Jul 29, 2014 9:15 PM by Edgar Ybarra
TUCSON - About 4 years ago the State of Arizona signed-on, with the federal government to reform education.
The so-called "Common Core" standards were adopted, in 2010 and have finally been implemented across the Tucson-metro area.
The problem is, some say, the standards don't add up.
Brad McQueen is a fifth grade teacher, he said, "Data that is pulled from the kids, including their test scores, is linked to the teacher."
He is also the author of "The Cult of Common Core." McQueen is adamantly opposed to the federal government influencing local education. He says, "Common Core" transfers too much power to the federal government.
"...I kind of call it the Obamacare of education..." says McQueen. He adds that he used to help write the Arizona AIMS test. McQueen says now local teachers have seven to fifteen percent input. If people don't like "Common Core, "...in the past they would go to their superintendent and then, up to Phoenix and they could have a big impact. Where are they gonna' go to now?"
But there are those in favor of common core. Jessica Howell, a 3rd grade teacher in the Flowing Wells district says "...we're really having students step it up so they have to write and justify they have to prove answers..." Howell embraces "Common Core." She says, it'll get kids ready for college and career.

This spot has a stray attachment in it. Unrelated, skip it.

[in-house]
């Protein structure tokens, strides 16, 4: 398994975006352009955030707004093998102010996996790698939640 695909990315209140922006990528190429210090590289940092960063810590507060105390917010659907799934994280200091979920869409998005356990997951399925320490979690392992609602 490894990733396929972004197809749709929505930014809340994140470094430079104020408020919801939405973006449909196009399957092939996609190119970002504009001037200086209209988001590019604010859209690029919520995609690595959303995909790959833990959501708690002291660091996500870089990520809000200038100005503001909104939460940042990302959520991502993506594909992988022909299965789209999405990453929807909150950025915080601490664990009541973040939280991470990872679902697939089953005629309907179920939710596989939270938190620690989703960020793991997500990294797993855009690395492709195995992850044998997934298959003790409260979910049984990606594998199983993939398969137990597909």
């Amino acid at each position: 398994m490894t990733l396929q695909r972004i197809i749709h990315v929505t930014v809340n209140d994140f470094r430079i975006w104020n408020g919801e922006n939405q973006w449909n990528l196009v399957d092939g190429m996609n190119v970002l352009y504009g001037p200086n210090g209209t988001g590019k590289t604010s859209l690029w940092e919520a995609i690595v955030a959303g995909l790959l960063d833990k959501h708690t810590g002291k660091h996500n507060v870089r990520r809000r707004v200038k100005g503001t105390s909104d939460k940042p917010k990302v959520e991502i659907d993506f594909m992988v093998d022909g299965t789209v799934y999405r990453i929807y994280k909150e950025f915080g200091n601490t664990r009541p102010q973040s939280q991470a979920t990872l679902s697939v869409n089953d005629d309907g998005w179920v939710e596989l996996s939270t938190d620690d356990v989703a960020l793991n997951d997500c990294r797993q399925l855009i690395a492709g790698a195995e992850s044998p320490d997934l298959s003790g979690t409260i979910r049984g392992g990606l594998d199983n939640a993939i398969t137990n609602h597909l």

"...it's scary to take on any kind of change... but when we set the expectations high? Students achieved, much more so than I even expected," said Howell.
Also embracing Common Core, the Superintendent of the Vail Unified School District, Calvin Baker, he said, "...multiple standards, multiple skills are applied to solve one problem."
The Vail and Flowing Wells school districts are happy with common core and Kristi's Kids may have figured out why. In these districts, textbooks and learning materials stayed the same. It's the district's prerogative.
Calvin Baker of the Vail school district said, "Actually, common core only sets standards it does not prescribe the material. The material, the way something is taught, belongs to the school district and individual teacher."
Amphi school district parent David Shields is unhappy with Common Core. He says "...standards? That's fine. We can teach standards, but then, the type of books they adopted from a new publisher were just outrageous, really."
Meantime, in the Vail school district where materials stayed the same, only lessons changed, a pleasant surprise to Superintendent Calvin Baker. He expected a learning curve, "We expected our scores to go down a little bit but, as we've looked at our preliminary scores, we have maintained or increased across the board."
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